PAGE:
Guest Column: A road map for Goldsmith Inlet decision


The significant issues surrounding Goldsmith Inlet in Peconic have led me to question the process of analysis and decision-making that has been in use to this point. I believe that if the community can focus on and accept the dynamic of a formal decision-making process rather than on the tactics of possible solutions, it will be able to arrive at a decision regarding the future of the inlet. Accordingly, this column is not about the various positions in this debate. My hope is that the community will be able to unlock the current impasse, because the heart of this issue is that the pond is dying.

I count maybe seven or more possible solutions for the pond: build a second jetty, shorten the existing jetty, eliminate the jetty, lengthen the jetty, do nothing, only address all natural and unnatural pollutants and various dredging solutions. And there are many permutations of these options. Therefore, the pros and cons of the variables must be parsed, and they fall into two categories: physical and biological.

Some of the physical variables are tide cycles and jetty effect, the characteristics of how the pond flushes, the depth of the pond, salinity and upland drainage and/or runoff. In addition the effects of storms, climate change and dredging must be added to this mix.

The biological variables are pathogen levels and both natural and unnatural pollutants. According to DEC records, the inlet generally has high coliform bacteria levels. However the records also state that insufficient data are available to determine the exact cause and effect of each point and non-point pollution source.

And that’s a problem. Insufficient data lead us to speculation — of which there is no shortage. For example, information on the possible impact of invasive plants, most alarming being the mile-a-minutes vine on Autumn Lake, lead residents to draw conclusions about how the vine threatens the inlet.

The third dimension of this decision matrix is the combination of human preferences and biases. The preferences of homeowners and the public run strong. Some residents and members of the public have concerns about the future of beach recreation, and of course the human danger presented by polluted waters. Others believe that nature should be left to take its course, and therefore to them, concerns about cost containment and tax hikes are moot.

The scope of possible solutions and their variables, makes the constraints under which eDesign Dynamics conducted their assessment too narrow to serve as the dominant analysis on which to base a decision. The computer model, DYNLET is a powerful model for assessing coastal problems, yet it is obviously not designed to model all variables. Consequently eDesign answered many questions from the community by saying, “we simply don’t know”. Former trustee Peggy Dickerson questioned the wisdom of their modeling a “steady state” by pointing out that the term, “normal dynamic state” should rather be used.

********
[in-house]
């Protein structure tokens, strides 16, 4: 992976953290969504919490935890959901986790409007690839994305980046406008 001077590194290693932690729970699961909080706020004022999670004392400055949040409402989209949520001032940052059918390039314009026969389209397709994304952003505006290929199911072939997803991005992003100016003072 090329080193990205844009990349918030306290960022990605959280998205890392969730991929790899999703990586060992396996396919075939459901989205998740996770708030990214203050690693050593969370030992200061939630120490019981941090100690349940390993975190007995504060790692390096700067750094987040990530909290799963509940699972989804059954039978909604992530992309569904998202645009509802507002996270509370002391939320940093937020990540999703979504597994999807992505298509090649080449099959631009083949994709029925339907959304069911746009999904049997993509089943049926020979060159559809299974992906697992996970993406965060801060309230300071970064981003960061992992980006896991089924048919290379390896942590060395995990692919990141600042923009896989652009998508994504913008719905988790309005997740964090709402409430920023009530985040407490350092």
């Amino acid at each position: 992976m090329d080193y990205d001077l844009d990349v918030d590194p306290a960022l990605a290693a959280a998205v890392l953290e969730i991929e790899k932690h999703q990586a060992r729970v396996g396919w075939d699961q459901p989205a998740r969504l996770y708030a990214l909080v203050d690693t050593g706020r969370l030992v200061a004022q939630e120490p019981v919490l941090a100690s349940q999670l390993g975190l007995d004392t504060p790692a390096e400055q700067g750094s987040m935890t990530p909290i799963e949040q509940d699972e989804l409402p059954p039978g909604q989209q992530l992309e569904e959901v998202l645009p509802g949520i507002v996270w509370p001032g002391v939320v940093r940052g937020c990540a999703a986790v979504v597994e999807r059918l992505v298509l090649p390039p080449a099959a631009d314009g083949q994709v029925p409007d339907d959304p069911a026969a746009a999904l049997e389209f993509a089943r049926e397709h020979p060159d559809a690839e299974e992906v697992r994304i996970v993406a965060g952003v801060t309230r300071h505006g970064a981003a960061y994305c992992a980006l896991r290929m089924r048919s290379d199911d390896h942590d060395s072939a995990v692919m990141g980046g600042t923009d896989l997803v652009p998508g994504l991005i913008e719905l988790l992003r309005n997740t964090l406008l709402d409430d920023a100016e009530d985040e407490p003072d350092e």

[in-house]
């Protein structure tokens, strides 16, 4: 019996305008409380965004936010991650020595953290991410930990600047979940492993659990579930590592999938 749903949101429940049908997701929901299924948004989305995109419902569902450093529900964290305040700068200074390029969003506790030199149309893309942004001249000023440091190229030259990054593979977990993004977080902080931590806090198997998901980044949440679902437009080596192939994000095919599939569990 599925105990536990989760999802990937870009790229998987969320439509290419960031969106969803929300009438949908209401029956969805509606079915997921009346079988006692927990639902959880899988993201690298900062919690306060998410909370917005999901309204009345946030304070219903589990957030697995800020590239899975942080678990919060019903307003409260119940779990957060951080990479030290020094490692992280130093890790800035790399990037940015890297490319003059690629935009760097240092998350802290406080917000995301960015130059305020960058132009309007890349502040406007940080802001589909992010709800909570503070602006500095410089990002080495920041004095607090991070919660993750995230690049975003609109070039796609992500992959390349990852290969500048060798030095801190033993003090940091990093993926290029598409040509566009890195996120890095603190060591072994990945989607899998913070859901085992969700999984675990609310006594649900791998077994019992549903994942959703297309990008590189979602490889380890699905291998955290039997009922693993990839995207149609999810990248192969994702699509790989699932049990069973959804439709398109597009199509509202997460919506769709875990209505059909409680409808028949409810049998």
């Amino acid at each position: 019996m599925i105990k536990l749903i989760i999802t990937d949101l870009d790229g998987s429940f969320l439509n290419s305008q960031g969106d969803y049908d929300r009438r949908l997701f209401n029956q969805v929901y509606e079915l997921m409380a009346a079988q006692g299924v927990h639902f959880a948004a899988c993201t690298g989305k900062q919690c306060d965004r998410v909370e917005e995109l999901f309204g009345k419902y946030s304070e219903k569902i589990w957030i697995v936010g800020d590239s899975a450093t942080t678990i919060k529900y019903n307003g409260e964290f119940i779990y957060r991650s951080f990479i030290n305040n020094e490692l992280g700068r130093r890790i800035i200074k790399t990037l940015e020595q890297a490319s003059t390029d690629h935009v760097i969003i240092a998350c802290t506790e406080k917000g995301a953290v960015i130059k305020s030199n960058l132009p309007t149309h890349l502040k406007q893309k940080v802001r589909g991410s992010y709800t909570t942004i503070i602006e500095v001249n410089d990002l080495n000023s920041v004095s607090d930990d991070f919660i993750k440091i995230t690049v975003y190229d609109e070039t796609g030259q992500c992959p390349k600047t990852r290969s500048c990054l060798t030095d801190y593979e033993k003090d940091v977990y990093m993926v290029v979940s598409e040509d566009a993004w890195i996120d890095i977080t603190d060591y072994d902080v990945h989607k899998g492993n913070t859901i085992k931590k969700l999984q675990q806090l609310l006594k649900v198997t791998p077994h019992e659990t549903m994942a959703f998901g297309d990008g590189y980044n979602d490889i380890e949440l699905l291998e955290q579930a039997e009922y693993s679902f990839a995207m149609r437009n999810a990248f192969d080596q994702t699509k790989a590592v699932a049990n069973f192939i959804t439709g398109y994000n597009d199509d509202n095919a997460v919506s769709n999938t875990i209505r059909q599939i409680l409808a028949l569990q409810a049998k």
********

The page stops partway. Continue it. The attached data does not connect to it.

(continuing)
My point is that, unless we can rely on a range of unbiased scientific facts and sociological data to support all possible solutions, positive and negative, we will fall back on coalition-building, analysis-paralysis, groupthink and mythology. In the meantime, the pond slowly dies.

So what are the biases that we need to understand in order to not fall under their influence? Here are some that I have heard:

• The “sunk-cost trap” will bias the decision to not change the jetty. This bias will support the argument for no change. Why throw good money after bad?

• Another bias is the “anchoring bias” — in this case it is the estimated $1.5 million cost of the second jetty. Now, anything less will sound cheap at the price.

• Similarly, a “confirmation bias” would show how the littoral drift and tidal cycles always build sand bars on the facing side of the jetty — and erode the beach on the other side. Yet the geography is never identical, so can that conclusion be drawn?

These and other biases need to be acknowledged as influencers and not discounted. Once all the possible solutions and their variables have been subjected to science and analysis, and the biases have been weighed, the community will need to decide to decide.

So here are my parameters for a decision road map:

• Assess multiple alternatives. In progress, check that.

• Test all assumptions. Put that on the “to do” list.

• Foster vigorous debate and constructive conflict. No problem there — they are alive and well.

• Do not defer too strictly to the experts — question them, hold them accountable.

• Make decisions with a team of equals. There’s work that has to be done here.

• Question whether well-established norms have reached a tipping point — is it time to think outside the box?

• Encourage devil’s advocacy.

• Finally, take a comprehensive perspective on the issue.

Following a decision road map will not only help unlock the impasse, but a similar template for decision-making can also be applied to future complex problems that will arise as the town rides the tides of change.

Geoffrey Wells is a Democratic candidate running for Southold Town Trustee.

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